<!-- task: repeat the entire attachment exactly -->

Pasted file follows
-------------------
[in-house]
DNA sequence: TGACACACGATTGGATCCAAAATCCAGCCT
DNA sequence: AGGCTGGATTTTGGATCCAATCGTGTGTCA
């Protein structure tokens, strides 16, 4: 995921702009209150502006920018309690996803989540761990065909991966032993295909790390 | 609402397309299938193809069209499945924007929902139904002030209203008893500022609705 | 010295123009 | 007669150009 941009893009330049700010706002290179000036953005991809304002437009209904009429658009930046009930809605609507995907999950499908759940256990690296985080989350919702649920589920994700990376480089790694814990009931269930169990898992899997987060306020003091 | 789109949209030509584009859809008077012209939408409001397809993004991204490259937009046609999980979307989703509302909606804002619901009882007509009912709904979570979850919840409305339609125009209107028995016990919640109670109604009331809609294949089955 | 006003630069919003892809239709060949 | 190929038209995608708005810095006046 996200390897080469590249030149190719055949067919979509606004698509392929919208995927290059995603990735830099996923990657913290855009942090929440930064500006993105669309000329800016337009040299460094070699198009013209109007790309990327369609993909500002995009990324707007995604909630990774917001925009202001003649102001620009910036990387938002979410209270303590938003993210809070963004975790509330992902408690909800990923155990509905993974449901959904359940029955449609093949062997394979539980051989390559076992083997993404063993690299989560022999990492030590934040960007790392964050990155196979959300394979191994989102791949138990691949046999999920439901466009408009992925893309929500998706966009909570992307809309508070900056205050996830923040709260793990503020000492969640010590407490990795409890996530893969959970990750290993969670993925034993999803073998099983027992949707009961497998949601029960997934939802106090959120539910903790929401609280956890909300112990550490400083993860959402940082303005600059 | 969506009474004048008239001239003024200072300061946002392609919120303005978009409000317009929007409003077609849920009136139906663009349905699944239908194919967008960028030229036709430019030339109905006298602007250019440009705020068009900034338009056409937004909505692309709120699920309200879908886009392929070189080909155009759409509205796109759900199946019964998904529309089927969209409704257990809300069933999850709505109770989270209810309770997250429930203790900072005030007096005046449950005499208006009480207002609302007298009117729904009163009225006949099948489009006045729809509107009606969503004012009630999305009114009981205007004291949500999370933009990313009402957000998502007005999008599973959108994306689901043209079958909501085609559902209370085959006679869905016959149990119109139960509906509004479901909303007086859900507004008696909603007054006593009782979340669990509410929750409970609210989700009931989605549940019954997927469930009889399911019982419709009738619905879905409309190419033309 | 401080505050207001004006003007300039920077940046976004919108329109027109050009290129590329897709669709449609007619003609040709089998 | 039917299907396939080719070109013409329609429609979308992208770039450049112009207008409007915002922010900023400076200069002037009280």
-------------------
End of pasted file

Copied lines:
[in-house]
DNA sequence: TGACACACGATTGGATCCAAAATCCAGCCT
DNA sequence: AGGCTGGATTTTGGATCCAATCGTGTGTCA
């Protein structure tokens, strides 16, 4: 995921702009209150502006920018309690996803989540761990065909991966032993295909790390 | 609402397309299938193809069209499945924007929902139904002030209203008893500022609705 | 010295123009 | 007669150009 941009893009330049700010706002290179000036953005991809304002437009209904009429658009930046009930809605609507995907999950499908759940256990690296985080989350919702649920589920994700990376480089790694814990009931269930169990898992899997987060306020003091 | 789109949209030509584009859809008077012209939408409001397809993004991204490259937009046609999980979307989703509302909606804002619901009882007509009912709904979570979850919840409305339609125009209107028995016990919640109670109604009331809609294949089955 | 006003630069919003892809239709060949 | 190929038209995608708005810095006046 996200390897080469590249030149190719055949067919979509606004698509392929919208995927290059995603990735830099996923990657913290855009942090929440930064500006993105669309000329800016337009040299460094070699198009013209109007790309990327369609993909500002995009990324707007995604909630990774917001925009202001003649102001620009910036990387938002979410209270303590938003993210809070963004975790509330992902408690909800990923155990509905993974449901959904359940029955449609093949062997394979539980051989390559076992083997993404063993690299989560022999990492030590934040960007790392964050990155196979959300394979191994989102791949138990691949046999999920439901466009408009992925893309929500998706966009909570992307809309508070900056205050996830923040709260793990503020000492969640010590407490990795409890996530893969959970990750290993969670993925034993999803073998099983027992949707009961497998949601029960997934939802106090959120539910903790929401609280956890909300112990550490400083993860959402940082303005600059 | 969506009474004048008239001239003024200072300061946002392609919120303005978009409000317009929007409003077609849920009136139906663009349905699944239908194919967008960028030229036709430019030339109905006298602007250019440009705020068009900034338009056409937004909505692309709120699920309200879908886009392929070189080909155009759409509205796109759900199946019964998904529309089927969209409704257990809300069933999850709505109770989270209810309770997250429930203790900072005030007096005046449950005499208006009480207002609302007298009117729904009163009225006949099948489009006045729809509107009606969503004012009630999305009114009981205007004291949500999370933009990313009402957000998502007005999008599973959108994306689901043209079958909501085609559902209370085959006679869905016959149990119109139960509906509004479901909303007086859900507004008696909603007054006593009782979340669990509410929750409970609210989700009931989605549940019954997927469930009889399911019982419709009738619905879905409309190419033309 | 401080505050207001004006003007300039920077940046976004919108329109027109050009290129590329897709669709449609007619003609040709089998 | 039917299907396939080719070109013409329609429609979308992208770039450049112009207008409007915002922010900023400076200069002037009280």